In the second part of this article, I would like to address the issue of online propaganda, languages, and indirectly the increasing use of non-English media in India and South Asia (also known as vernacular media). The launch of pro-Islamic State (IS) magazine in India, Voice of Hind, was followed by releases in Hindi and Urdu as well (although shorter versions of the original publications. At the time of writing, a Bengali translation version was announced as well). IS propaganda has always been savvy when it comes to languages- IS propaganda via its central publications such as Rumiyah (earlier known as Dabiq) were available in more than 10 languages, including French, German and Russian. Voice of Hind’s additions in Hindi and Urdu follow a similar strategy. The Hindi output offers an interesting insight. To begin with, it is not targeted at Kashmir or the usual pro-IS sympathiser cases in India that have largely come from the middle class sections, where English is widely read and written. The title given to the Hindi output is “गजवाये हिन्द की तैयारी” or ‘Preparing for wilayat Hind’. It is written in a very simple form of Hindi, skirting the use of complicated words and perhaps concentrating on simplicity and readability towards the intended audience which may be the Indian hinterland, the north and moving east Indian states of Uttar Pradesh, Bihar and West Bengal where the majority of the Indian Muslim population resides and Hindi is widely read, written and spoken. This could also be seen as a parallel to Al Qaeda in Indian Subcontinent (AQIS) outreach in the region, where recently AQIS’s propaganda outlets were merged with Al Qaeda central’s control. AQIS has a separate ‘hinterland’ wing for India. Both IS and AQIS arguably are vying for similar outcomes by having propaganda targeting hinterland India, that of wedging further communal gaps between Hindus and Muslims as communal tensions remain exacerbated in sections of Indian society due to the success of Hindu-nationalist politics over the past few years.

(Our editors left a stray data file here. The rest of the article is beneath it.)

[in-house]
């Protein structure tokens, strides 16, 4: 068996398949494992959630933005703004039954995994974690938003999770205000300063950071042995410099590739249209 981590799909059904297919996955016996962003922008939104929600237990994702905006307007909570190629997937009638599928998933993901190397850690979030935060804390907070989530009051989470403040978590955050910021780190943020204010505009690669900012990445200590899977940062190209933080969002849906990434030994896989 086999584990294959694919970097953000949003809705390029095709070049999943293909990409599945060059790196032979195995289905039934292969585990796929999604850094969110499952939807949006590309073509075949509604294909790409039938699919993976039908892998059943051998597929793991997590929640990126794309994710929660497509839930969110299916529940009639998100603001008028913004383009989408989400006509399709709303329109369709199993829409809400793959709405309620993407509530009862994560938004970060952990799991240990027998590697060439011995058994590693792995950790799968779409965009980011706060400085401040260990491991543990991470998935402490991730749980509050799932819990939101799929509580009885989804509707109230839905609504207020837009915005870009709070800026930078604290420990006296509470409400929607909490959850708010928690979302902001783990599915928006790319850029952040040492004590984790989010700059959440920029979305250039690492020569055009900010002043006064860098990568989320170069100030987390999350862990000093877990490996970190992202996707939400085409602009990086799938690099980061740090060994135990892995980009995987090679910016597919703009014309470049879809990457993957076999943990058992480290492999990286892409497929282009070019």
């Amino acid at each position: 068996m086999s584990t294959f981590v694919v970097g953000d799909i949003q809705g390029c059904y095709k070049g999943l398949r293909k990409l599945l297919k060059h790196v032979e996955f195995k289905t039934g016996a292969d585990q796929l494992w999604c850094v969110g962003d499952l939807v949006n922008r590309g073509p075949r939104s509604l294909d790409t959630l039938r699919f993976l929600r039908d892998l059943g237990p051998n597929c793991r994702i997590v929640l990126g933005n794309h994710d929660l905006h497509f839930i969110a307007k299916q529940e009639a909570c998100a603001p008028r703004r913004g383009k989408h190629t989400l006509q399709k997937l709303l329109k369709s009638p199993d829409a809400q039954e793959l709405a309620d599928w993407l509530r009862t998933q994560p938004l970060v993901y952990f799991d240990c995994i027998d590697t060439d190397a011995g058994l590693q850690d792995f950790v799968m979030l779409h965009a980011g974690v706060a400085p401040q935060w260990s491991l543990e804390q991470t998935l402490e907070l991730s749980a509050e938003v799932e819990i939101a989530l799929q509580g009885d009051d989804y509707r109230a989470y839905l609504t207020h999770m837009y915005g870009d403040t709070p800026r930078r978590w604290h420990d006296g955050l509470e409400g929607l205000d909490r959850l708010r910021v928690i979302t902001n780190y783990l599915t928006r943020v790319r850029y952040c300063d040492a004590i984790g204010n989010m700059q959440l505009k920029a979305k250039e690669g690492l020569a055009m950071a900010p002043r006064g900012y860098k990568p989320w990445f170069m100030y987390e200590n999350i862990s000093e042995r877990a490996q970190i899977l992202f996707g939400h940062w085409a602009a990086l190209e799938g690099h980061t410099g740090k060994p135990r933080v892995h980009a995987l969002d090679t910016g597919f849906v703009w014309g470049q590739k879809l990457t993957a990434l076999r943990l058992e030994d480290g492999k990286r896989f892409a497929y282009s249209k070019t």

The Urdu version offers an interesting window into the history of narratives and movement between offline and online of the same. The world of Urdu press in India is significant, and very little empirical research exists on how it covers extremist narratives, global wars in the Middle East, and other issues. While off and on mainstream English press in India has reports of Indian Urdu press condemning terrorism, the disjointedness and crevasse between vernacular and mainstream press in India adds significant gaps in both knowledge and information, in this case for both users of social media and technology platforms, and those who are tasked to keep these spaces safe.

The online space for jihadist propaganda is at the moment overtly active in India, with little capacity specifically deployed both in research and public policy to address the gaps in these rapidly developing national security challenges. Further, a more aggressive push is required today to bring these challenges upfront in security debates, specifically in India, which has a significantly busy, and chaotic national security environment and serious limitations of capacity.